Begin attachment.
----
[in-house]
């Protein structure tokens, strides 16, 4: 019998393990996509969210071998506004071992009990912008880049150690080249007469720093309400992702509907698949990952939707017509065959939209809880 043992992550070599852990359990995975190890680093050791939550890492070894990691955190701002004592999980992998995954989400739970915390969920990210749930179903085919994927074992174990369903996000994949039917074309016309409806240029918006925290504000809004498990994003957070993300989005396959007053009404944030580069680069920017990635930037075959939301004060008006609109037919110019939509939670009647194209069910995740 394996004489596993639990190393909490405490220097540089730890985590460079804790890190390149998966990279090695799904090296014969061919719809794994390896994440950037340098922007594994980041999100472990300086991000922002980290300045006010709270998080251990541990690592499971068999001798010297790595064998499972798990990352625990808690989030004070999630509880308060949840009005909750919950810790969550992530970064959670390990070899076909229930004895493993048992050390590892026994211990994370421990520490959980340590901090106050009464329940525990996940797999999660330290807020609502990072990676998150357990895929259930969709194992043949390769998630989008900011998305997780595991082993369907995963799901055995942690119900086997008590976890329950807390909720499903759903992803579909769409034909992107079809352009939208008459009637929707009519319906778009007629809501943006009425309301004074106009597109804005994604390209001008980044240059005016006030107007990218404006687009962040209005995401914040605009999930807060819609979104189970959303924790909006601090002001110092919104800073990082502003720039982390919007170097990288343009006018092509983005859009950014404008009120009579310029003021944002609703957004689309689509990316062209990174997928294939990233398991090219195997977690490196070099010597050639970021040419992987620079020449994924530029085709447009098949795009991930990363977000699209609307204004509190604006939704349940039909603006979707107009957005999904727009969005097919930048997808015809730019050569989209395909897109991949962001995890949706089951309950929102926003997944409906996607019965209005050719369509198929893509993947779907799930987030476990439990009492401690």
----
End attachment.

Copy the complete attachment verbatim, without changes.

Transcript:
[in-house]
């Protein structure tokens, strides 16, 4: 019998393990996509969210071998506004071992009990912008880049150690080249007469720093309400992702509907698949990952939707017509065959939209809880 043992992550070599852990359990995975190890680093050791939550890492070894990691955190701002004592999980992998995954989400739970915390969920990210749930179903085919994927074992174990369903996000994949039917074309016309409806240029918006925290504000809004498990994003957070993300989005396959007053009404944030580069680069920017990635930037075959939301004060008006609109037919110019939509939670009647194209069910995740 394996004489596993639990190393909490405490220097540089730890985590460079804790890190390149998966990279090695799904090296014969061919719809794994390896994440950037340098922007594994980041999100472990300086991000922002980290300045006010709270998080251990541990690592499971068999001798010297790595064998499972798990990352625990808690989030004070999630509880308060949840009005909750919950810790969550992530970064959670390990070899076909229930004895493993048992050390590892026994211990994370421990520490959980340590901090106050009464329940525990996940797999999660330290807020609502990072990676998150357990895929259930969709194992043949390769998630989008900011998305997780595991082993369907995963799901055995942690119900086997008590976890329950807390909720499903759903992803579909769409034909992107079809352009939208008459009637929707009519319906778009007629809501943006009425309301004074106009597109804005994604390209001008980044240059005016006030107007990218404006687009962040209005995401914040605009999930807060819609979104189970959303924790909006601090002001110092919104800073990082502003720039982390919007170097990288343009006018092509983005859009950014404008009120009579310029003021944002609703957004689309689509990316062209990174997928294939990233398991090219195997977690490196070099010597050639970021040419992987620079020449994924530029085709447009098949795009991930990363977000699209609307204004509190604006939704349940039909603006979707107009957005999904727009969005097919930048997808015809730019050569989209395909897109991949962001995890949706089951309950929102926003997944409906996607019965209005050719369509198929893509993947779907799930987030476990439990009492401690």